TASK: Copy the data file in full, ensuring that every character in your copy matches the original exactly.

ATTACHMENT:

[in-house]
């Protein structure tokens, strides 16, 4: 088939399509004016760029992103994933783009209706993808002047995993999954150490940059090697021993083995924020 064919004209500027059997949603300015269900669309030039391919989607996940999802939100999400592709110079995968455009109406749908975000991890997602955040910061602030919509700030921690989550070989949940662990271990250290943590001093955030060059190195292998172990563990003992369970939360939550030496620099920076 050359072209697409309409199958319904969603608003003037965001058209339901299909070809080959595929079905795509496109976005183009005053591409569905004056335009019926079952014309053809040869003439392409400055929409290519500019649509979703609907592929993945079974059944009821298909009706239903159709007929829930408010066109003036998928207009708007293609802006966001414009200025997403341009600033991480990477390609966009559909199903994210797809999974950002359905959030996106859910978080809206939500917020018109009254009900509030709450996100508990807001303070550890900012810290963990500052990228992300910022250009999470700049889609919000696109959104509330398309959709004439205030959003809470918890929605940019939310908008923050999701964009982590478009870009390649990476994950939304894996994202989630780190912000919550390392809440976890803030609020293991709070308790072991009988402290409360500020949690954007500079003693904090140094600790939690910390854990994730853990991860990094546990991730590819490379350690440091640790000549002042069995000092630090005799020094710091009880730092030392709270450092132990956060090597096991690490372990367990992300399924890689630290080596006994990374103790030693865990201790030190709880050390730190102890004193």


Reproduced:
[in-house]
């Protein structure tokens, strides 16, 4: 088939399509004016760029992103994933783009209706993808002047995993999954150490940059090697021993083995924020 064919004209500027059997949603300015269900669309030039391919989607996940999802939100999400592709110079995968455009109406749908975000991890997602955040910061602030919509700030921690989550070989949940662990271990250290943590001093955030060059190195292998172990563990003992369970939360939550030496620099920076 050359072209697409309409199958319904969603608003003037965001058209339901299909070809080959595929079905795509496109976005183009005053591409569905004056335009019926079952014309053809040869003439392409400055929409290519500019649509979703609907592929993945079974059944009821298909009706239903159709007929829930408010066109003036998928207009708007293609802006966001414009200025997403341009600033991480990477390609966009559909199903994210797809999974950002359905959030996106859910978080809206939500917020018109009254009900509030709450996100508990807001303070550890900012810290963990500052990228992300910022250009999470700049889609919000696109959104509330398309959709004439205030959003809470918890929605940019939310908008923050999701964009982590478009870009390649990476994950939304894996994202989630780190912000919550390392809440976890803030609020293991709070308790072991009988402290409360500020949690954007500079003693904090140094600790939690910390854990994730853990991860990094546990991730590819490379350690440091640790000549002042069995000092630090005799020094710091009880730092030392709270450092132990956060090597096991690490372990367990992300399924890689630290080596006994990374103790030693865990201790030190709880050390730190102890004193």